The concept below, which shows a double car garage added onto the Trillium model (the EkoModel Home that we’ve been building this year), illustrates how a lovely space would be created on the south-facing wall of the home that would anchor a garden or seating / outdoor dining area. This is actually highly practical, as the door immediately to the left of the garage exits from the home’s living and dining area, just steps from the kitchen.

Trillium house plans with double car garage

Low energy house with double car garage

The Trillium model with optional 2-car garage

View all of EkoBuilt’s house plans, including the models showing sample carport and garage placement.

We’re delighted to work with you to discuss optimal design and placement for any of our low energy house plans. Sample cost per square footage: approx $35/sq ft for a carport, $55/sq for attached garage. Contact us for details.

Don’t forget that you can come out for a walk-through the EkoModel Home this weekend for International Passive House Days.

Energy Efficiency

Energy efficient appliances for your home

In our last post we looked at the design of the kitchen in the EkoModel Home; this week we’re sharing the decisions we made when choosing appliances.

In recent years awareness has really gained traction when it comes to the energy efficiency of kitchen and other home appliances.

As a result, there were quite a few good contenders when we started our research.

fridge for a passive house

click to enlarge

Passive house has benchmarks designed to keep appliance energy use kept to a reasonable minimum. These benchmarks include:

Refrigerator: 350 kWh per year

Dishwasher: 290 kWh per year

Clothes washer: 160 kWh per year

Range and clothes dryer: no benchmarks are provided for these items since energy consumption depends on how much they are used

We assessed energy performance ratings using ENERGY STAR and EnerGuide. Here’s where we landed:

Range: induction style

Kitchen Aid induction range

click to enlarge

Induction ranges are super efficient as they boil water and heat up much more quickly than conventional models, saving energy across the board. Unlike gas models which rely on a non-renewable source of energy, induction units use electricity.

We went with the KitchenAid® 6.7 cu.Ft. 5 Burner Induction Double Oven Convection Range (Stainless Steel).

Additionally, for the extractor hood, we selected a recirculating style vent that works well with the requirement to minimize air leakage in a passive house. There are a number of recirculating vents on the market and most hood vents can be installed in recirculating mode. We chose the IKEA GODMODIG – it has a charcoal filter which takes care of odours and grease. The grease filter can easily be cleaned in a dishwasher.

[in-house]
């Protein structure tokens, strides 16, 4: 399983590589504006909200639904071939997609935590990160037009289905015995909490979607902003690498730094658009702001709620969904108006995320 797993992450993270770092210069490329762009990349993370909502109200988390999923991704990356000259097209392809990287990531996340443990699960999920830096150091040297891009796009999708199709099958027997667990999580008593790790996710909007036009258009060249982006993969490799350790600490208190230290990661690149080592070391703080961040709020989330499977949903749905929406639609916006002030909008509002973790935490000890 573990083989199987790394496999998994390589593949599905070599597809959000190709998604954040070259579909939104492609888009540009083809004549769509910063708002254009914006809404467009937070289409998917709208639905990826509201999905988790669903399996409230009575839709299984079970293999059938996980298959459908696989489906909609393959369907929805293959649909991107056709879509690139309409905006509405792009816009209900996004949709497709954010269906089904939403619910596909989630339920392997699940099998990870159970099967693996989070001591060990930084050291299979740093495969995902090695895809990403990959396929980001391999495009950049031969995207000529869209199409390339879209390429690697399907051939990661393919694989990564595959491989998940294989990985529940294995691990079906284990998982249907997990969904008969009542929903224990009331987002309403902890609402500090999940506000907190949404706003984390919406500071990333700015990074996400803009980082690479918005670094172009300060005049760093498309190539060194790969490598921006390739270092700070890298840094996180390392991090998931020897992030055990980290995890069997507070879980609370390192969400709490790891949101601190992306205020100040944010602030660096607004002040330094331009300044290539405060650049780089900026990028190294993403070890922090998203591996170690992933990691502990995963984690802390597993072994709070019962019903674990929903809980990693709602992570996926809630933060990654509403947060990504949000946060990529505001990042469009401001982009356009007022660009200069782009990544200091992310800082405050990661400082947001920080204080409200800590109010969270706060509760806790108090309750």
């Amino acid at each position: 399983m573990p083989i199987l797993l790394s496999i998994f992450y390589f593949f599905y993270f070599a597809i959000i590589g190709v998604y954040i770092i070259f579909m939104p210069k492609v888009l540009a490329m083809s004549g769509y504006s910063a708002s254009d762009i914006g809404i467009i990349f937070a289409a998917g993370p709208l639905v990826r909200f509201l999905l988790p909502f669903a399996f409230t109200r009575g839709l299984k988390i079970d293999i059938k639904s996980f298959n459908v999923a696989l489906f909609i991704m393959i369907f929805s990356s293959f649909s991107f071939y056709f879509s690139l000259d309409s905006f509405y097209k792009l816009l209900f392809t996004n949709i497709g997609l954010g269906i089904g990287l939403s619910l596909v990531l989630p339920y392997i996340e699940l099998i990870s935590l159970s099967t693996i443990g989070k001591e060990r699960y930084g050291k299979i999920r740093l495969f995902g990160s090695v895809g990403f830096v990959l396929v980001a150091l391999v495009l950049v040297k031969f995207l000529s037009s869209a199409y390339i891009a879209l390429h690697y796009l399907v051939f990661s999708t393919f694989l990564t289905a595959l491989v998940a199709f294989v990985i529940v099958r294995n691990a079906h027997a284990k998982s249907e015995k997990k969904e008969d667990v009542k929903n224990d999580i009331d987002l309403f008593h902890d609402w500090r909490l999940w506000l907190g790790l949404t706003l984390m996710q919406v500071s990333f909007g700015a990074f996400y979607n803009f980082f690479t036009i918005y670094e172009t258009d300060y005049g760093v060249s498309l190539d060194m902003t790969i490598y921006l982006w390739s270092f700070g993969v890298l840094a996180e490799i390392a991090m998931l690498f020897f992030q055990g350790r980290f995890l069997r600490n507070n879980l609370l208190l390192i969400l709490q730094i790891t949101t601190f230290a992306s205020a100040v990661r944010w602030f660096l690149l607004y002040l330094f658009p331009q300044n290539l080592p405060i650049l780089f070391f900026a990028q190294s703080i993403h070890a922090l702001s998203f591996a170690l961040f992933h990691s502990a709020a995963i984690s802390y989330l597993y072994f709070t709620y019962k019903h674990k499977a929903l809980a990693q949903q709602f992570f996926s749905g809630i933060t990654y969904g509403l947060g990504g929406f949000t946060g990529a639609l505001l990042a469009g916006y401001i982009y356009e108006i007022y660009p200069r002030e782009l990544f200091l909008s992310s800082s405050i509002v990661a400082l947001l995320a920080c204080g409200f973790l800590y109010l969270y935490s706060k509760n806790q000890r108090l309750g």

Refrigerator: 350 kWh/yr
Refrigerator research was interesting because we found only ‘top-freezer’ models were rated at the 350 kWh/year benchmark. Most other fridge styles, including bottom mount freezer models, consume closer to 550 kWh per year.

We went with the Whirlpool WRT541SZDM, with standard 33″ width.

Dishwasher: less than 290 kWh/yr

We found there were many options for the dishwasher, with most new units performing below the benchmark. Our selected dishwasher is rated at 259 kWh/year.
Bosch 300 Series SHE53T55UC

Additional appliances

While we were deep in appliance research, we also made choices for the laundry room. These two units are stackable or can sit side by side:

Clothes washer: less than 160 kWh/yr

We again found there were many options for the clothes washer, with most new units performing below the benchmark. Our clothes washer is rated at 90 kWh/yr, a true ‘energy star’.
GE GFWN1100HWW

Clothes dryer

In a Passive House the dryer must be a ventless one so that the building’s air tightness isn’t compromised. We found a good model that doesn’t need to vent to the outside.
Bosch 800 Series WTG86402UC

Taking the time to choose super energy efficient appliances is an investment that will pay off in reduced energy bills, something we all like to see.

EkoBuilt News & Happenings

New pricing and approach to EkoBuilt’s passive house kits

We’ve made some fundamental changes to how we price and deliver our Passive House kits, and here’s why:

EkoBuilt’s goal is to provide anyone building a new home the opportunity of achieving an affordable Passive House. We know that this looks different for everyone.

Foxglove cottage kit plan

Foxglove, 1424 sq ft
Total sample build cost: $337,130. See cost analysis >

Our challenge: The Passive House model, although a simple approach to construction, does require specialized carpentry and building techniques. It has three simple but crucial layers to the building which need to be properly sealed. There is a watertight layer, a wind tight layer, and a vapour tight layer which, when installed properly, easily ensure that the house will perform to the passive house standard.